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Joshua Beal Dr. Childs SCED 3720 9/9/13 Common Core Standards: Appendix A Reading Appendix A of the Common Core State Standards was an enlightening experience. One thing in particular that stood out to me was the degree in which our nation is deficient when it comes to reading and writing. Throw in the fact that such skills are on an accelerated decline, and you see both a glaring weakness and a stark need. The weakness its self is worrisome for a myriad of reasons, not least among them being that less literacy means less of an ability to be a good citizen, which according to various sources is one of the purposes of education. Another takeaway I received was the fact that an inability to read complex expository texts will result in students turning to text-light and text-free sources. This isnt good, especially because virtually all the texts one will read in the professional world are going to be more on the complex side (not to mention there is that whole responsibilities of citizenship thing). Getting students to be able to independently grasp complex texts will be a tool they will use day in and day out throughout their lifetime. I like that there is an emphasis on constructing a solid argument in education. As I have aged, Ive been able to see how important it is to be able to construct a strong and cogent argument. Of course, such action must be done tactfully and with respect, and if presented in such a way, arguments can be very productive and facilitate change. That is what is so great

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about academic writing is that you are called upon to present a logical presentation of a particular side, which is an important life skill. I appreciate the standard. Another point I found to be noteworthy was the research indicating that one of the most important skills for a student to have when s/he enters a college classroom, from the perspective of freshman composition instructors, is the ability to articulate a clear thesis. Additionally, a student must be able to support their thesis and challenge it with counter arguments. I work in the writing center, so I see firsthand a lot of incoming freshman who have not yet developed these skills. In fact, it is surprising to me how many students come in to the writing center to get help with simple paragraphs for English 0990. It leads me to believe that there isnt enough being done in our public schools to equip such students with the necessary skills. Another point I found to be intriguing was the one about how children in the early grades benefit from engaging in rich, structured conversations with an adult in response to written texts that read aloud, orally comparing and contrasting as well as analyzing and synthesizing (27). I had not considered this as a form of assessment, but it makes good sense. It helps them grow and develop linguistically as well as in other ways. Then, such growth is further facilitated as such students read and are read to. These steps seem essential for students at this age and will get them on the road to being able to write proficiently. The last thing that stuck out to me was the emphasis on vocabulary. I learned to love vocabulary as a missionary, but I wish I had taken a love to it earlier. I think vocab is usually seen as boring but when I teach it, I will do so enthusiastically. Emerson once said that nothing great was ever accomplished without enthusiasm. I think that when you present something as if it is boring, especially in the world of academia, then as a general rule, students will not stand a chance of engendering an authentic appreciation of it. Personally, I have found vocabulary to be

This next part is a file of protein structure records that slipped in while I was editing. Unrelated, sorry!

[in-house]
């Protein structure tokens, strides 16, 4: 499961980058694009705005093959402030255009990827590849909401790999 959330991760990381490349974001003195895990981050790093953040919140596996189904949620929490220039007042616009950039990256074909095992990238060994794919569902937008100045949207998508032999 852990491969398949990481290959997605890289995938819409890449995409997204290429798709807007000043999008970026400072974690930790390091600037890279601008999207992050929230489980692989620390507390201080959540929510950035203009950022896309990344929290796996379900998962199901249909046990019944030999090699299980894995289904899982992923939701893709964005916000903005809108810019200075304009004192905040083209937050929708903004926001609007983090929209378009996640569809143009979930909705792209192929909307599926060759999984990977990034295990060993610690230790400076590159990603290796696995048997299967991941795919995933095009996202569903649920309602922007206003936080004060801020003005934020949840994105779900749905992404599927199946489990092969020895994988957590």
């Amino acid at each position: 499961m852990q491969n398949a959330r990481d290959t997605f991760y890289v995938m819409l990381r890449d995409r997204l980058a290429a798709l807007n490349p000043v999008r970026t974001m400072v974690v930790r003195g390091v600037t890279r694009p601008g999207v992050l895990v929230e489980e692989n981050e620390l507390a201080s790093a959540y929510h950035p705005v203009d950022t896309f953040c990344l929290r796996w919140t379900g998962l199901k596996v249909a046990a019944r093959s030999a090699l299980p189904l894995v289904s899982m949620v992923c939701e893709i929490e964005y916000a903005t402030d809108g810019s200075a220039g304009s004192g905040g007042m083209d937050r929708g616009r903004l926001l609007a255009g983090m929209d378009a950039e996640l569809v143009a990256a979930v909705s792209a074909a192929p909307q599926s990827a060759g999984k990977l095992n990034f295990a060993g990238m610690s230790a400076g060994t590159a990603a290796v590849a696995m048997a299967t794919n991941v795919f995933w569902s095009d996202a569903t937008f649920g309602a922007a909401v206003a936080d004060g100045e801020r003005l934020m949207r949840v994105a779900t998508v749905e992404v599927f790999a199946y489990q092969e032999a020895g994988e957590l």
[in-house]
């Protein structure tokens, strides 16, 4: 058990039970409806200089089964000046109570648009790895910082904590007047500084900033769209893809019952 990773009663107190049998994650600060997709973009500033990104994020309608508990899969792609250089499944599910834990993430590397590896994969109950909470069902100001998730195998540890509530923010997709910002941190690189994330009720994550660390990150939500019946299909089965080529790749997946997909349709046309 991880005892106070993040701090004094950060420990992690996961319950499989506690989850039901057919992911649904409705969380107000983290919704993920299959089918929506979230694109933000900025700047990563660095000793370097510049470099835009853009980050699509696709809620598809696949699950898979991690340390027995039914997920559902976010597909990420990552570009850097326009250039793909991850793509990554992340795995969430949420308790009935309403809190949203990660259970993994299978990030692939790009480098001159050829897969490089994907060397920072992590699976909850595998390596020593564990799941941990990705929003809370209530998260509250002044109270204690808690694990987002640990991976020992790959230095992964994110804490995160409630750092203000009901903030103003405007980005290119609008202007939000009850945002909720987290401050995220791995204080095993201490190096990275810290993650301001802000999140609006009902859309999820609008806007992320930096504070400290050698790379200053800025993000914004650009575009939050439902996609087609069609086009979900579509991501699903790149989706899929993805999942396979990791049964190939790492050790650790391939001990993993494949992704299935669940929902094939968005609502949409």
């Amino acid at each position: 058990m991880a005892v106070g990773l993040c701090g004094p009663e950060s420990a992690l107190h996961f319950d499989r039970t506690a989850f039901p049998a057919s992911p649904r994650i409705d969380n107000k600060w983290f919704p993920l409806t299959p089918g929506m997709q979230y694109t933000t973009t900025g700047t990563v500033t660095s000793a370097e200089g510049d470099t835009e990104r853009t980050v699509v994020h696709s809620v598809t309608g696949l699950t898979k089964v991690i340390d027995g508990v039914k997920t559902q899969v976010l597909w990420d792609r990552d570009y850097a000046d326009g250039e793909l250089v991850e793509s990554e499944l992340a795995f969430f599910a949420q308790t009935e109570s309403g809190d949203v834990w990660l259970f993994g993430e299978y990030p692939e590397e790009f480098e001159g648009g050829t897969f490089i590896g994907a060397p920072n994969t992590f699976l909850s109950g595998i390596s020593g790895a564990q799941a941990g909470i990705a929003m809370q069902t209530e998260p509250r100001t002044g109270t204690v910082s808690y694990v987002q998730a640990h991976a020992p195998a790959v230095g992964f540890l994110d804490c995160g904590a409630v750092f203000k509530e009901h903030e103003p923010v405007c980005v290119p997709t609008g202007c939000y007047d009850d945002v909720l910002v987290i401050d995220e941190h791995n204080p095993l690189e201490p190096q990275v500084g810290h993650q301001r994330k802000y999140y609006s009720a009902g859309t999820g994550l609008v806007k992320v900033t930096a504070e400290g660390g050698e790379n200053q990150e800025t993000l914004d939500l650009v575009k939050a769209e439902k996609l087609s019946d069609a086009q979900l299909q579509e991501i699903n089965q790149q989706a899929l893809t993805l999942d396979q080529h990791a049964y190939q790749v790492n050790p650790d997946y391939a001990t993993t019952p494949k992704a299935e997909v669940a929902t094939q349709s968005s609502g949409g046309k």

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vital to my appreciation of literature and writing. Being articulate is important in the world and with vocabulary on the decline in America, emphasis must be placed. Its a great thing.